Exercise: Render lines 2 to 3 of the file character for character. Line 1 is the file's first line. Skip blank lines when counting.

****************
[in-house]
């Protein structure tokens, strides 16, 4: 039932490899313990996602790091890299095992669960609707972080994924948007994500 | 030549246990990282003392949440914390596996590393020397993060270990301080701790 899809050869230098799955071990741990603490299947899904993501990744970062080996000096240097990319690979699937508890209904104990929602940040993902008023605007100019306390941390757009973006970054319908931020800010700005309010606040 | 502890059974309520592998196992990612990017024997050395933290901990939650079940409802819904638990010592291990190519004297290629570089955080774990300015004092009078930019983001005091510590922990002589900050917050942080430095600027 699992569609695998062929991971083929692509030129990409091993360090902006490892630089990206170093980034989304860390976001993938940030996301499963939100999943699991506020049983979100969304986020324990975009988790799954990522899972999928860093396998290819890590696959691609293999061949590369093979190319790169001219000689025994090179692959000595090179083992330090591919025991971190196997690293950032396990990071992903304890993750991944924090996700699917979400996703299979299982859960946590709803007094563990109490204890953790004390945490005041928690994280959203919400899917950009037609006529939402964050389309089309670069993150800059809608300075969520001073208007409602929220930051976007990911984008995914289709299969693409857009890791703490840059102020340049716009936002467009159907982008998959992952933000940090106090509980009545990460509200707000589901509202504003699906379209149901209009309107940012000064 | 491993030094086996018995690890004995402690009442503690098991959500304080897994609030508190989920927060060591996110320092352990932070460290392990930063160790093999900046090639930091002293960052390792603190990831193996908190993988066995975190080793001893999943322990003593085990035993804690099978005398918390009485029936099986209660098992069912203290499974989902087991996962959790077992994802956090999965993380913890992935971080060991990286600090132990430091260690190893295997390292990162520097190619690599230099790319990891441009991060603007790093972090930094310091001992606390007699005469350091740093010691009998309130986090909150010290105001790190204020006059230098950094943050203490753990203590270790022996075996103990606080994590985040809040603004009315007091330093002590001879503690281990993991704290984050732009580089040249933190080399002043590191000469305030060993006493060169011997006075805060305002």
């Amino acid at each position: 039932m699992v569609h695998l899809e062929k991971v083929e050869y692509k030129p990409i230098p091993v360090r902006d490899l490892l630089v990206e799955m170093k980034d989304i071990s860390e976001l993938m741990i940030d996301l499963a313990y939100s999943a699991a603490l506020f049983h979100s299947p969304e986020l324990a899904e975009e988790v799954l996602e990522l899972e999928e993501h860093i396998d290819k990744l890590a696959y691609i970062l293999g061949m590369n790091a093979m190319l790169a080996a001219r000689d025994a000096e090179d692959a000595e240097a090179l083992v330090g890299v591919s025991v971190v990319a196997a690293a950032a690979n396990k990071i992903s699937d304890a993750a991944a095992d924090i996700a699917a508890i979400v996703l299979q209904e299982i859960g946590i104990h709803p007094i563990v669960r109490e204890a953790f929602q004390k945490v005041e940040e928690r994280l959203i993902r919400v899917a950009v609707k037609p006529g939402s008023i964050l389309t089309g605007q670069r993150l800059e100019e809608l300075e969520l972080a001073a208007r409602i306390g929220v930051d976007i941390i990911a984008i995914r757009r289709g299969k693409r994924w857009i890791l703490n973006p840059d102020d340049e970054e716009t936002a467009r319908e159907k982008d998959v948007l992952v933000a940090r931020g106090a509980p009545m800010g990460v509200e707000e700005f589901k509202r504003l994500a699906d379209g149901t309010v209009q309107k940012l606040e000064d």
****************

């Protein structure tokens, strides 16, 4: 039932490899313990996602790091890299095992669960609707972080994924948007994500 | 030549246990990282003392949440914390596996590393020397993060270990301080701790 899809050869230098799955071990741990603490299947899904993501990744970062080996000096240097990319690979699937508890209904104990929602940040993902008023605007100019306390941390757009973006970054319908931020800010700005309010606040 | 502890059974309520592998196992990612990017024997050395933290901990939650079940409802819904638990010592291990190519004297290629570089955080774990300015004092009078930019983001005091510590922990002589900050917050942080430095600027 699992569609695998062929991971083929692509030129990409091993360090902006490892630089990206170093980034989304860390976001993938940030996301499963939100999943699991506020049983979100969304986020324990975009988790799954990522899972999928860093396998290819890590696959691609293999061949590369093979190319790169001219000689025994090179692959000595090179083992330090591919025991971190196997690293950032396990990071992903304890993750991944924090996700699917979400996703299979299982859960946590709803007094563990109490204890953790004390945490005041928690994280959203919400899917950009037609006529939402964050389309089309670069993150800059809608300075969520001073208007409602929220930051976007990911984008995914289709299969693409857009890791703490840059102020340049716009936002467009159907982008998959992952933000940090106090509980009545990460509200707000589901509202504003699906379209149901209009309107940012000064 | 491993030094086996018995690890004995402690009442503690098991959500304080897994609030508190989920927060060591996110320092352990932070460290392990930063160790093999900046090639930091002293960052390792603190990831193996908190993988066995975190080793001893999943322990003593085990035993804690099978005398918390009485029936099986209660098992069912203290499974989902087991996962959790077992994802956090999965993380913890992935971080060991990286600090132990430091260690190893295997390292990162520097190619690599230099790319990891441009991060603007790093972090930094310091001992606390007699005469350091740093010691009998309130986090909150010290105001790190204020006059230098950094943050203490753990203590270790022996075996103990606080994590985040809040603004009315007091330093002590001879503690281990993991704290984050732009580089040249933190080399002043590191000469305030060993006493060169011997006075805060305002």
């Amino acid at each position: 039932m699992v569609h695998l899809e062929k991971v083929e050869y692509k030129p990409i230098p091993v360090r902006d490899l490892l630089v990206e799955m170093k980034d989304i071990s860390e976001l993938m741990i940030d996301l499963a313990y939100s999943a699991a603490l506020f049983h979100s299947p969304e986020l324990a899904e975009e988790v799954l996602e990522l899972e999928e993501h860093i396998d290819k990744l890590a696959y691609i970062l293999g061949m590369n790091a093979m190319l790169a080996a001219r000689d025994a000096e090179d692959a000595e240097a090179l083992v330090g890299v591919s025991v971190v990319a196997a690293a950032a690979n396990k990071i992903s699937d304890a993750a991944a095992d924090i996700a699917a508890i979400v996703l299979q209904e299982i859960g946590i104990h709803p007094i563990v669960r109490e204890a953790f929602q004390k945490v005041e940040e928690r994280l959203i993902r919400v899917a950009v609707k037609p006529g939402s008023i964050l389309t089309g605007q670069r993150l800059e100019e809608l300075e969520l972080a001073a208007r409602i306390g929220v930051d976007i941390i990911a984008i995914r757009r289709g299969k693409r994924w857009i890791l703490n973006p840059d102020d340049e970054e716009t936002a467009r319908e159907k982008d998959v948007l992952v933000a940090r931020g106090a509980p009545m800010g990460v509200e707000e700005f589901k509202r504003l994500a699906d379209g149901t309010v209009q309107k940012l606040e000064d």